A score of 180
A score of 170 to end a game (triple-20, triple-20, inner bull)
An unorthodox finish to a game such as finishing 101 with (3,T20,D19), a cheeky (3,8,D20), perhaps even a 113 outshot with (17,T20,D18) or other less popular routes. Also referred to as Maverick play. This kind of play was popularised by BelgianEric Clarys, who used bizarre ways of checking out on televised events.
When a player completes a game of 501 in the minimum required nine-darts. This is a very rare event. There is usually a cash prize for professionals throwing a televised nine-darter.
When you finish with two singles of the same value.
No sense of humor
A traditional cry from opponents or spectators when a player deliberately switches to aiming at a different part of the board in order to avoid an embarrassing score such as a fish or a wanker's fifty.
A dart, (often a T20) that "redeems" two previous poor efforts.
Right church, wrong pew (or right house, wrong bed)
Term for hitting a double or triple, but the wrong number. Also known as daddy's bed.
Throwing a dart into the shaft of another making it stick, sometimes splitting the flight.
Throwing three triples that close (before being closed by opponent) or point in one turn in cricket.
Round the clock
Any of a number of game variants where players compete to be the first to hit all the sectors on the board in an agreed order, usually numerical finishing with the 20, although sometimes with the outer bull followed by the bull. In some versions hitting a double entitles the player to skip the next number, with a triple entitling the player to skip two numbers. Also commonly played by single players as a form of practice; also known as around the world.
The placement of player(s) automatically in a tournament where some have to qualify, or automatic placement in later rounds.
The part of a dart behind the barrel where the flights are mounted.
Refers to hitting a single, double and triple of the same number. As a game in itself, players throw at each number on the board in turn, scoring points, with the first player to hit a Shanghai being declared the winner. If no player achieves a Shanghai, then the player with the most points wins. In some variations Shanghai is not an automatic win, but is rewarded with bonus points. As a turn, Shanghai, particularly on 20, may also be played in any normal game and may be used as a classic winning "checkout", to end the leg, provided the double is thrown last.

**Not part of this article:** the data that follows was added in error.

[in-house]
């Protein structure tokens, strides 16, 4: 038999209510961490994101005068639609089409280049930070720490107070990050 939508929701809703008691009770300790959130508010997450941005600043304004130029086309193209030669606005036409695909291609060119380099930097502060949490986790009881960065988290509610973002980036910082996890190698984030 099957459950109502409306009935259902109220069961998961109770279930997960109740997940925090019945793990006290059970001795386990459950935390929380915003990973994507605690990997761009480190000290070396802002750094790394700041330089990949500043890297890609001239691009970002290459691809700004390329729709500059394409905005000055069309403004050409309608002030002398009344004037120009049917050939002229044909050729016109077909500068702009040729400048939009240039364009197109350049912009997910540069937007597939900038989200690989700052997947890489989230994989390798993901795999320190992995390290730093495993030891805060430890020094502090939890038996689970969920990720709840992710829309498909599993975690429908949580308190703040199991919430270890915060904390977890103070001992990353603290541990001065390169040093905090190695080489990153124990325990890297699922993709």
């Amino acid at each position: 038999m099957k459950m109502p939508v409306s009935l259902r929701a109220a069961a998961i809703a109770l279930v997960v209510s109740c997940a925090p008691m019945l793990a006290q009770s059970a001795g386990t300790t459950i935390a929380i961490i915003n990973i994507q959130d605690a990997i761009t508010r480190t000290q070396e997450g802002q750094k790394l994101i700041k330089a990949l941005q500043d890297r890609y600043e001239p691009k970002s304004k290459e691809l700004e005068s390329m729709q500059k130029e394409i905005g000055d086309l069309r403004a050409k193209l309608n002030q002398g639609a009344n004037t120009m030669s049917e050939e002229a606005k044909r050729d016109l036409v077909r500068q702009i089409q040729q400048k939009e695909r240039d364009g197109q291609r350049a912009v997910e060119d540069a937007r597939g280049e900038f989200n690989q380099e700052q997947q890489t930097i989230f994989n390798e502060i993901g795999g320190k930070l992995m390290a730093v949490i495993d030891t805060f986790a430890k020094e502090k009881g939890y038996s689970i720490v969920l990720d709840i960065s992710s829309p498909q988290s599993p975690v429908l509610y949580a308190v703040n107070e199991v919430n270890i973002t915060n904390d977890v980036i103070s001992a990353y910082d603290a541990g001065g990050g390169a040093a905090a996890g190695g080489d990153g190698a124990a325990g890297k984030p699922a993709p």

A non-registered player who assumes a false identity in order to fill in for an absent player in a league game.
All three darts thrown at one time.
A Bullesye that wins any non-competitive match, as long as before throwing you declared your intention by stating clearly "Shropshire Bull".
When you lose a game without ever scoring in it.
On dartboards configured with a bullseye consisting of two concentric circles, single-bull refers to the outer circle, which is commonly green and worth 25 points. This is also known as the 'outer bull'. The inner circle is commonly red and worth 50 points. There is speculation to whether this is called the bullseye or indeed called the target. See also: bullseye and double-bull.
When you lose a game without ever scoring in it.
Darts that score, but not where you wanted them, also known as a scud.
Another name for a game of darts.
The metal web that divides the dartboard into sections.
throwing two or more darts at the board at the same time. Hitting a scoring number that was not the intended target.
Spray and pray
Darts thrown aimlessly.
Another name for a game of darts
The darts themselves.
A game that requires no special shot to begin scoring (also "straight off").
A game that requires no special shot to finish a game. i.e. Players on 15 can hit the S15 to win instead of going S7, D4.